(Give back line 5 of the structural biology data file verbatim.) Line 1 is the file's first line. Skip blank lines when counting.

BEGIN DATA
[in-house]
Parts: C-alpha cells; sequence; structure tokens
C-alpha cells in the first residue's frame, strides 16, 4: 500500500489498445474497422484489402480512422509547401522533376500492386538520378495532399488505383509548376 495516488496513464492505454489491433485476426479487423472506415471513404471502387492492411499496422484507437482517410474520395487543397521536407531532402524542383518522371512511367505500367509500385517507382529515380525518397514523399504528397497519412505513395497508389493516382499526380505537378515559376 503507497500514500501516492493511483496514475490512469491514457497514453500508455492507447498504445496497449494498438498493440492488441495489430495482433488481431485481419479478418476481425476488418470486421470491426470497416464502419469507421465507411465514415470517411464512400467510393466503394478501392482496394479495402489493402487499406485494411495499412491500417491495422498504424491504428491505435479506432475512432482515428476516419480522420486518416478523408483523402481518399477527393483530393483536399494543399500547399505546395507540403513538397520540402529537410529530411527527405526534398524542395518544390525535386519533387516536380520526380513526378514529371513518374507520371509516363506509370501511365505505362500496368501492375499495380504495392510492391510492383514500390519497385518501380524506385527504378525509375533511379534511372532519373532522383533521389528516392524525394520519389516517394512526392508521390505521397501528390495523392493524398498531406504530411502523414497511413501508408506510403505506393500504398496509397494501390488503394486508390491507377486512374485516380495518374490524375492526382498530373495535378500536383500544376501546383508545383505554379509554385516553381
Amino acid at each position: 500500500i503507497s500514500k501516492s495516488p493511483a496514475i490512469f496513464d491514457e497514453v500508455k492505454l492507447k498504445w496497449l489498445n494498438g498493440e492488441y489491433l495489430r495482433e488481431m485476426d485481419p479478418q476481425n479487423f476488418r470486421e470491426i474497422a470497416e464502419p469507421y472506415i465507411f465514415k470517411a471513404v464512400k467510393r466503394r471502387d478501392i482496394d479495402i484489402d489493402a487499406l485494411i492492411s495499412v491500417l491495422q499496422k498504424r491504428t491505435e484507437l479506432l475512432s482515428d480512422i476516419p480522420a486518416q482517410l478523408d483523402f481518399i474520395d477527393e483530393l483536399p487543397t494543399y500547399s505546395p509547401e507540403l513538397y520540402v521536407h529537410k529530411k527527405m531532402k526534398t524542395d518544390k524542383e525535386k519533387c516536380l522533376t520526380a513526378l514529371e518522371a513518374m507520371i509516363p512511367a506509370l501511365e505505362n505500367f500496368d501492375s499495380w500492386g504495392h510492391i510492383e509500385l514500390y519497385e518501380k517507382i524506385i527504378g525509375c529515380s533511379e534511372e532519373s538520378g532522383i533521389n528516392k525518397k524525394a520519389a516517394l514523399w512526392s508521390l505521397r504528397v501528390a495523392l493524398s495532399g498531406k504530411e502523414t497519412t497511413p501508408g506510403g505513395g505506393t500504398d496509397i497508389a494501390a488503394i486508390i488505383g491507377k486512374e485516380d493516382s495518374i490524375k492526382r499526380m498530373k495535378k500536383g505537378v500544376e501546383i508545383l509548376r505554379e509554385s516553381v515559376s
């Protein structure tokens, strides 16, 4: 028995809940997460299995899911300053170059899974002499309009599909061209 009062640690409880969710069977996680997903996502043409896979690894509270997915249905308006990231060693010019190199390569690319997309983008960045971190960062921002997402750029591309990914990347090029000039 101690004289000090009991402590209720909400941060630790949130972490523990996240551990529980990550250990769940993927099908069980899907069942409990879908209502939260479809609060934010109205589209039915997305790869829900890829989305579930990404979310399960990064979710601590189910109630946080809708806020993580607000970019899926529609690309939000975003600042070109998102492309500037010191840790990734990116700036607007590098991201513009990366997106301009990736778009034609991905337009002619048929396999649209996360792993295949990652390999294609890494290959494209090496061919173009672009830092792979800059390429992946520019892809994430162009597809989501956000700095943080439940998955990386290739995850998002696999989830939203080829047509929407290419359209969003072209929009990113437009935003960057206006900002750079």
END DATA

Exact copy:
């Protein structure tokens, strides 16, 4: 028995809940997460299995899911300053170059899974002499309009599909061209 009062640690409880969710069977996680997903996502043409896979690894509270997915249905308006990231060693010019190199390569690319997309983008960045971190960062921002997402750029591309990914990347090029000039 101690004289000090009991402590209720909400941060630790949130972490523990996240551990529980990550250990769940993927099908069980899907069942409990879908209502939260479809609060934010109205589209039915997305790869829900890829989305579930990404979310399960990064979710601590189910109630946080809708806020993580607000970019899926529609690309939000975003600042070109998102492309500037010191840790990734990116700036607007590098991201513009990366997106301009990736778009034609991905337009002619048929396999649209996360792993295949990652390999294609890494290959494209090496061919173009672009830092792979800059390429992946520019892809994430162009597809989501956000700095943080439940998955990386290739995850998002696999989830939203080829047509929407290419359209969003072209929009990113437009935003960057206006900002750079």